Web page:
“And now, as you see an explosion of ‘alternate’ sources of data, those commitments don’t change. In fact, how we go about doing it – the data, the science, the statistics, the anonymisation and so on – becomes even more important. We can share some of that best practice with businesses and with other organisations that are realising the true value of data.” 

Reservations and congratulations

Despite the benefits of migration of data to the cloud and the measures Statistics Canada is putting in place to protect that data, Canada’s former chief statistician Wayne Smith is wary of the plans. 

Smith resigned from his role of chief statistician in 2016 over concerns about Statistics Canada’s independence and the move of agency data to Shared Services Canada facilities.

Shifting statistical data to the cloud creates “a heightened level of risk that isn’t necessary” given the possibility of data hacks and breaches, Smith said. “A better arrangement would be to have Statistics Canada operating its own data centres and keeping them offline”.

Referring to Smith’s comments, Alex Benay, Canada’s former chief information officer, said it was “dangerous to provide outdated advice on technology” and congratulated Statistics Canada “for leading the way in becoming a modern public sector institution”.

In November, Canada launched its Data Governance Standardization Collaborative. Arora told Global Government Forum that the group, made up of experts from government, industry and civil society, would help organisations and citizens to benefit from data, whilst managing the associated security and privacy risks. It aims to deliver a “comprehensive and consensus-based standardisation roadmap and a concrete set of recommendations” on data governance by the end of 2020.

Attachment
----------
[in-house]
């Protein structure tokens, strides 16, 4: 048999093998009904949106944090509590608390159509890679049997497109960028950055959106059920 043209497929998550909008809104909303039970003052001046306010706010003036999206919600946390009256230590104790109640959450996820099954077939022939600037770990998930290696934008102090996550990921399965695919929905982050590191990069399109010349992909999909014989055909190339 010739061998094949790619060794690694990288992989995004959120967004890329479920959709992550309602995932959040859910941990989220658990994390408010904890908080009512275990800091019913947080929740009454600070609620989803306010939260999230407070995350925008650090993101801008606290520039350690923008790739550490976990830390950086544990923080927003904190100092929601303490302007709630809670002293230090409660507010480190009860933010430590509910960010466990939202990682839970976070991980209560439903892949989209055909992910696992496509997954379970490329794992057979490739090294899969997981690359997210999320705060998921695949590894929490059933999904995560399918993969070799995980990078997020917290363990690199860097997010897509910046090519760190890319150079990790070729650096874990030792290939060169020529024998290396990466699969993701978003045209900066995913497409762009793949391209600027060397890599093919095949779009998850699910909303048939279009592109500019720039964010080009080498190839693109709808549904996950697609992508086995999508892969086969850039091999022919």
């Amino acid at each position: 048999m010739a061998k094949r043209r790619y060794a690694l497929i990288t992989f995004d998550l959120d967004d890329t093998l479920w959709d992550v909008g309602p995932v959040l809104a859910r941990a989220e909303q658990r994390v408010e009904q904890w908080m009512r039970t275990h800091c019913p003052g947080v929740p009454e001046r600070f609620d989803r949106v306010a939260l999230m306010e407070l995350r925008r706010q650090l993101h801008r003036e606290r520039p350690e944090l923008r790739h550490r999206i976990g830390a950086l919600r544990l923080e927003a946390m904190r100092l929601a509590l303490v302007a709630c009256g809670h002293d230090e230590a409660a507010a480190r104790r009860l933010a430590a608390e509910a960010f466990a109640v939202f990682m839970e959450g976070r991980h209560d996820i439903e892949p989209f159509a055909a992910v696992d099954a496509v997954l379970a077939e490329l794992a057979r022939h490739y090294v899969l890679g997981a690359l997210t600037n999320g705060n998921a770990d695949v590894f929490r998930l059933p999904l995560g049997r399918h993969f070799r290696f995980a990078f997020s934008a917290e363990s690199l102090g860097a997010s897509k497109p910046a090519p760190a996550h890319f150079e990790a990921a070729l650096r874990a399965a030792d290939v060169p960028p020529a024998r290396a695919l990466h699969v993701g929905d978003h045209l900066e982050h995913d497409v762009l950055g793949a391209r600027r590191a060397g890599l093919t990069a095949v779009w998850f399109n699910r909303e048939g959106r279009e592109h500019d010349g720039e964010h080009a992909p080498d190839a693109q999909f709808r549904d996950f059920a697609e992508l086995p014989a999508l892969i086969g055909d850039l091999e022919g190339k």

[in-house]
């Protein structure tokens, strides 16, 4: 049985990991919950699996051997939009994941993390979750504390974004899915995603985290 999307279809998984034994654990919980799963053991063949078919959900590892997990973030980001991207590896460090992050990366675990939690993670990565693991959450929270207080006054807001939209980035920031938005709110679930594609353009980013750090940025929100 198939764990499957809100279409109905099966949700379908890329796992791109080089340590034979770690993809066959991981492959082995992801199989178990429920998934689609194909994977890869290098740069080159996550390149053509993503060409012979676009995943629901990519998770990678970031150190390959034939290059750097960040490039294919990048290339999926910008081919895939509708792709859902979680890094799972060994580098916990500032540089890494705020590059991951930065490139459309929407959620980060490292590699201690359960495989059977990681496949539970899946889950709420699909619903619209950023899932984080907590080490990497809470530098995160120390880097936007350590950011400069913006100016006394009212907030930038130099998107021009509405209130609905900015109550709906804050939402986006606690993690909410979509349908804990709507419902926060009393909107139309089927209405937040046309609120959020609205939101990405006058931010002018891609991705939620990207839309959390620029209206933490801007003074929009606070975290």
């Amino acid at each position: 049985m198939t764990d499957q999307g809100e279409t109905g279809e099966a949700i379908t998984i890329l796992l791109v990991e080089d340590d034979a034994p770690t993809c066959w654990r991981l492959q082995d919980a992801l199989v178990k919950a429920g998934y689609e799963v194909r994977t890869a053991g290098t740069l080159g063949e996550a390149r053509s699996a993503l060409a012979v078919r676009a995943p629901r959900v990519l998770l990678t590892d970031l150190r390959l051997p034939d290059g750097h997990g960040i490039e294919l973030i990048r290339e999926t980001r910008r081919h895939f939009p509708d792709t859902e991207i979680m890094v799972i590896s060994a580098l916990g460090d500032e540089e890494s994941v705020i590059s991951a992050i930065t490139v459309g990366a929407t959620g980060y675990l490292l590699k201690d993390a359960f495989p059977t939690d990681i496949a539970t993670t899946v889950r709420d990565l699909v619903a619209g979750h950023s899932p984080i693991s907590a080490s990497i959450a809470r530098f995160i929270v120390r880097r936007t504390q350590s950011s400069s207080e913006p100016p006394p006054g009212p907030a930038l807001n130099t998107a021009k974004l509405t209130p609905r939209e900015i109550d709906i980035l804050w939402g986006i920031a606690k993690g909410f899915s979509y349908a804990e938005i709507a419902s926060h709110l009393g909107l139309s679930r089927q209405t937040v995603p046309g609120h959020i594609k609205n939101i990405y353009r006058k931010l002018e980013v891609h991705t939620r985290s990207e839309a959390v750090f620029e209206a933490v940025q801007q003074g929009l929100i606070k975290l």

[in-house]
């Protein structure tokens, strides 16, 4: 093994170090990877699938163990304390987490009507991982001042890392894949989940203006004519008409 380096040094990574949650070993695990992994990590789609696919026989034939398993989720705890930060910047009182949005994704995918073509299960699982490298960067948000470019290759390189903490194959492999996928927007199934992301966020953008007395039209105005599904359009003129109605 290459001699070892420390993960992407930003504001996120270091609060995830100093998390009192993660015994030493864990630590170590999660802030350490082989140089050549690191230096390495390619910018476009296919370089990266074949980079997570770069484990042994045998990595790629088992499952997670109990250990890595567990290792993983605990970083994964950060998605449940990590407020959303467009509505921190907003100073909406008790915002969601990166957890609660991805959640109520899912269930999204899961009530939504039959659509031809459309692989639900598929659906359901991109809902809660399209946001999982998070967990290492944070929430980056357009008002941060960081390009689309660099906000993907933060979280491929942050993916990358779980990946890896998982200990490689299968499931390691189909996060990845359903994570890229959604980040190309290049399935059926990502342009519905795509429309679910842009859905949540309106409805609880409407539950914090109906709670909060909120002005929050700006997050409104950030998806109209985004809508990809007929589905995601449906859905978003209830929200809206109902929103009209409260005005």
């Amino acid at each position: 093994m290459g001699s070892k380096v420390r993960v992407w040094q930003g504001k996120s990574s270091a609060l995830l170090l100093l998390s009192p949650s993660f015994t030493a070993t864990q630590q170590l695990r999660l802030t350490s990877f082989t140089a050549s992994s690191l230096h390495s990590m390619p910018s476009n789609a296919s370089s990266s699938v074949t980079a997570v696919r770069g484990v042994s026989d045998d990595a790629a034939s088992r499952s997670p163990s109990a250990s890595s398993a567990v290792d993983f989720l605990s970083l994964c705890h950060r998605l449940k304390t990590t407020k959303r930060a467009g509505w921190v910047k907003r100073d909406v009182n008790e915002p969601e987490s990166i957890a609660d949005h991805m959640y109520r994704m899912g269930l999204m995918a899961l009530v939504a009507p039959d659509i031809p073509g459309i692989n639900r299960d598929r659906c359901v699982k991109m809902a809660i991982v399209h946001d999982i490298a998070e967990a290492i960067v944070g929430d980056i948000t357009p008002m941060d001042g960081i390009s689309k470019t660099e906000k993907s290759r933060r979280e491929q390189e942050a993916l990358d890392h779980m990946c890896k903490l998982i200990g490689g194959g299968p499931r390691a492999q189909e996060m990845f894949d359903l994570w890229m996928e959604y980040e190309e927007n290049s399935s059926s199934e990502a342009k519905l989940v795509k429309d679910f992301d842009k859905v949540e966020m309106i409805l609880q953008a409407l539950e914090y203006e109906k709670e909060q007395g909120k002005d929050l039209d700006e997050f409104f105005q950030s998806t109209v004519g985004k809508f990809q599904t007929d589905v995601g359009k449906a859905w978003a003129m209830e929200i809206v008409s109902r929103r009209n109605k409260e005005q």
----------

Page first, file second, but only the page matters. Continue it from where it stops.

In a full interview with Global Government Forum last year, Arora spoke of the need to “use the data that’s locked in our systems to bring greater value to Canadians” and the importance of countries collaborating to “learn from each other and keep up with the pace at which our economies and societies are evolving”.

About Mia Hunt

Mia is a journalist and editor with a background in covering commercial property, having been market reports and supplements editor at trade title Property Week and deputy editor of Shopping Centre magazine, now known as Retail Destination. She has also undertaken freelance work for several publications including the preview magazine of international trade show, MAPIC, and TES Global (formerly the Times Educational Supplement) and has produced a white paper on energy efficiency in business for E.ON. Between 2014 and 2016, she was a member of the Revo Customer Experience Committee and an ACE Awards judge. Mia graduated from Kingston University with a first-class degree in journalism and was part of the team that produced The River newspaper, which won Publication of the Year at the Guardian Student Media Awards in 2010.

Leave a Reply

Your email address will not be published. Required fields are marked *